The “Faces of Diabetes” documentary uncovers the underlying causes and complications of the diabetes epidemic in the United States and throughout the world. According to Center for Disease Control, there are approximately 26 million children and adults in the United States with diabetes or roughly 8.3 percent of the population. The CDC reveals that an estimated 79 million people have pre-diabetes. According to Dr, Saunders, most diabetes can be managed through medication and some symptoms can be reversed with a regiment of exercise and diet.

In 2011, Dr. Saunders received the prestigious Herbert W. Nickens Award from the American Association of Medical Colleges. The award is given to an individual who has made outstanding contributions to promoting justice in medical education and health care equity in the United States. For more than three decades he has served as professor of medicine and also heads the hypertension section of the Cardiology department at the University School of Medicine.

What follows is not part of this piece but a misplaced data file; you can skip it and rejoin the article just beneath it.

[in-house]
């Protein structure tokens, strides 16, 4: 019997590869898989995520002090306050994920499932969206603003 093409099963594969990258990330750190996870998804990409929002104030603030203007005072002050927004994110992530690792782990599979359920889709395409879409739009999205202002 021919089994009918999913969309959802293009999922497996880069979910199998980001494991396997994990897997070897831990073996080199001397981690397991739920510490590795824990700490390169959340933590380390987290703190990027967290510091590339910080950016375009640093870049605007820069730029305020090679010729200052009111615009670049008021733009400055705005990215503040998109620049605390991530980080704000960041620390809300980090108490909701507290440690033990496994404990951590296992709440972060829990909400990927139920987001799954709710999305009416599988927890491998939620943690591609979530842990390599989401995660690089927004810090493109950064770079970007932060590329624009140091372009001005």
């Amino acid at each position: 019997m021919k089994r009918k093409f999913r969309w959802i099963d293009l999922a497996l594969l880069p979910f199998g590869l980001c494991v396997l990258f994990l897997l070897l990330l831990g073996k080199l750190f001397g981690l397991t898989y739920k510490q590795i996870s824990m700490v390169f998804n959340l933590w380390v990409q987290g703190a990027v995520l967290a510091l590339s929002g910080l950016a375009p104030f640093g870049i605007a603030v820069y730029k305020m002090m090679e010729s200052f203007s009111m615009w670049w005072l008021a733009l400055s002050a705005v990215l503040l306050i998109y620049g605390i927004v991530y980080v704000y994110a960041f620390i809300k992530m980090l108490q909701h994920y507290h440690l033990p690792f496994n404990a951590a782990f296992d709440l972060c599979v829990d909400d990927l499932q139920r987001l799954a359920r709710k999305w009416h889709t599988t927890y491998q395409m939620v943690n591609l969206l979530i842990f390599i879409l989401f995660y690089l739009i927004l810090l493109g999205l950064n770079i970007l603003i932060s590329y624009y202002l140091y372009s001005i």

“Faces of Diabetes” is scheduled to be released in 2014 and interviews patients struggling with diabetes, the physicians who treat them, and family members of diabetics.

For more information on the connection between diabetes and heart disease and visit

Md. Black Caucus kicks off Diabetes Awareness Month

— Six months after he was honorably discharged from the U.S. Navy, a young decorated veteran lay on the floor with a 1600 sugar level fighting for his life. That was two years ago and since then, Maurice Hunt has become the brainchild behind a national organization, Diabetes Awareness Project. That near-death experience has energized the Navy vet to educate the public on the disease called “The Silent Killer.”

The diabetes advocacy, education and testing organization had a major presence at last week’s Maryland Legislative Black Caucus Weekend in Annapolis. Hunt and the organization launched a nationwide “TestaMillion” campaign to test one million people for diabetes. Morgan State University’s (MSU) Nursing Program administered the glucose testing on behalf of “TestaMillion” and tested dozens of participants.